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They didn’t take long to decide that he isn’t the right guy to nurture a rebuilding team into a contender, either.
The Red Sox fired Valentine on Thursday, less than one year after he was hired to bring order to the clubhouse that disintegrated during the 2011 pennant race. Instead, Valentine clashed with players, coaches and the media while riding the team to a last-place finish and its worst record in almost 50 years.
“When we hired Bobby, the roster was fairly mature and we felt _ mistakenly, in retrospect _ that we had a chance to win and the team was ready to win,” general manager Ben Cherington said in an interview at Fenway Park. “We’re now at a different point. We’re trying to build the next good Red Sox team, so it’s a little bit different.”
A baseball savant who won the NL pennant with the New York Mets and won it all in Japan, Valentine was brought in after two-time World Series champion Terry Francona lost control of the clubhouse during an unprecedented September collapse.
More importantly, they didn’t win for him, either.
“I understand this decision,” Valentine said in a statement released by the team. “This year in Boston has been an incredible experience for me, but I am as disappointed in the results as are ownership and the great fans of Red Sox Nation. … I’m sure next year will be a turnaround year.”
Under Valentine, the Red Sox started 4-10 and didn’t break .500 until after Memorial Day. By August, when the contenders were setting their playoff roster, the Red Sox knew they would not be among them and traded several of their best players _ and biggest salaries _ to the Los Angeles Dodgers.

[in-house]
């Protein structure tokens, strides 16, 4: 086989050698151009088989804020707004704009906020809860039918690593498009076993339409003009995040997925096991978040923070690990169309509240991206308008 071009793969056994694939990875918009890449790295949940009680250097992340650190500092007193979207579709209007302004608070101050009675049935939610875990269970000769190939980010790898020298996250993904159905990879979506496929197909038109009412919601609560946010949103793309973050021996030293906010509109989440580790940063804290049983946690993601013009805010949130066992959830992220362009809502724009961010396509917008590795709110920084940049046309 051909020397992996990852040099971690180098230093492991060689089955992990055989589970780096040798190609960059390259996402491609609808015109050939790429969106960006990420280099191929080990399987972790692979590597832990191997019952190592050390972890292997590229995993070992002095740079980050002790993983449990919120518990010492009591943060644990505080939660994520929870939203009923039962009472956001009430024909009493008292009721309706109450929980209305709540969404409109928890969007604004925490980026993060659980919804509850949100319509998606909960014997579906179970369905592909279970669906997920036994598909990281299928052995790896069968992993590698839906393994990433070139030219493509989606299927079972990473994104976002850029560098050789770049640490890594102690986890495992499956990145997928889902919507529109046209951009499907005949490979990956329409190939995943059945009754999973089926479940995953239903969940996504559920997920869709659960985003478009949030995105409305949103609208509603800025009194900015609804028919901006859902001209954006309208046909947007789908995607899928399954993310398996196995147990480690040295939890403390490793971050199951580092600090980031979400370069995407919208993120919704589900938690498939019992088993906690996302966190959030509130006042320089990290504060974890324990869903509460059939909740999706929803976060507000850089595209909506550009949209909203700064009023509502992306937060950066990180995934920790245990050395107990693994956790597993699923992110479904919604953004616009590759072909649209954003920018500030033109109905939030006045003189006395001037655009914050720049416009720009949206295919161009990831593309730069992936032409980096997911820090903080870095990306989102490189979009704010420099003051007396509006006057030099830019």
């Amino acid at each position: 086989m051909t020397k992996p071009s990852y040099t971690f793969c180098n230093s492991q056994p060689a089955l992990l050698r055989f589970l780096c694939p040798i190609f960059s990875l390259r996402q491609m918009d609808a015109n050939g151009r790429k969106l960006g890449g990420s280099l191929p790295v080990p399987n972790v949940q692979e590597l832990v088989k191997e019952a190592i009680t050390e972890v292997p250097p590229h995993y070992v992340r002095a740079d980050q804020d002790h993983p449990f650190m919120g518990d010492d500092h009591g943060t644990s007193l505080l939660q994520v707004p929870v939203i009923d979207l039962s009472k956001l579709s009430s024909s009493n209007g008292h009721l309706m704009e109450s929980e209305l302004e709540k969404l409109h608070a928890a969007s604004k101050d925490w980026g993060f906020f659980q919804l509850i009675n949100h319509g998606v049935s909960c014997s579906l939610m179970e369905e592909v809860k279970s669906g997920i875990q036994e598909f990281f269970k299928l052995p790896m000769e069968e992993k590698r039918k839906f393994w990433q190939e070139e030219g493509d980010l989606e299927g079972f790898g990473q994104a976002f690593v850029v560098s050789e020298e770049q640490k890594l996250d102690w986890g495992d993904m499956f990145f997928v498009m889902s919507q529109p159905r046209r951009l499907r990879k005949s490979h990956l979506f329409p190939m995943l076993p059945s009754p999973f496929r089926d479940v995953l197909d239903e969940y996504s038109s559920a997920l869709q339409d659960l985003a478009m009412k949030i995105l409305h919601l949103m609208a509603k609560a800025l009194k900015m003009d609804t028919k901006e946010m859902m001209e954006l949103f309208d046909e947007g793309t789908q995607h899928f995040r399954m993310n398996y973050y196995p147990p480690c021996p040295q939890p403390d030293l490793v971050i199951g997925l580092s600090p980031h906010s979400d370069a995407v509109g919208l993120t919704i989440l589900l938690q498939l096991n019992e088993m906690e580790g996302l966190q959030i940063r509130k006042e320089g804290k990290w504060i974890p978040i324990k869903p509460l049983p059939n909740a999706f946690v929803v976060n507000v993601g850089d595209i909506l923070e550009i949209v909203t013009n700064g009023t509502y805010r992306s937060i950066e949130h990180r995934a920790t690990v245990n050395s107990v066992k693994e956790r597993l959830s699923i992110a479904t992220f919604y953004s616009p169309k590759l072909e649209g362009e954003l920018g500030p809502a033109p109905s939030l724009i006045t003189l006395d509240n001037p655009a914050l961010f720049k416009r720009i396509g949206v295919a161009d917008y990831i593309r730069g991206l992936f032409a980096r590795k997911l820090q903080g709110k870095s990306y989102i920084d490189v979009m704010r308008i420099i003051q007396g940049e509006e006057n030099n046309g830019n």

Without Adrian Gonzalez, Carl Crawford and Josh Beckett, the Red Sox will save $250 million in future salaries and have a chance to rebuild over the winter.
But that will be too late for Valentine.
“We have gratitude for him, respect for him and affection for him, and we’re not going to get into what his inabilities were, what his issues were,” Red Sox president Larry Lucchino said. “I just don’t think it’s fair.”
Cherington, who replaced Theo Epstein last offseason, will lead the search for a new manager. The team’s top target is current Toronto manager and former Red Sox pitching coach John Farrell, who has a year left on his deal with the Blue Jays.
Cherington said he has thought about potential successors but declined to comment on specific individuals. He said he is looking for someone “who can establish a culture in the clubhouse that allows players to perform, and sets a standard.”
“And we need to find a person that can bring some stability to that office,” Cherington said.
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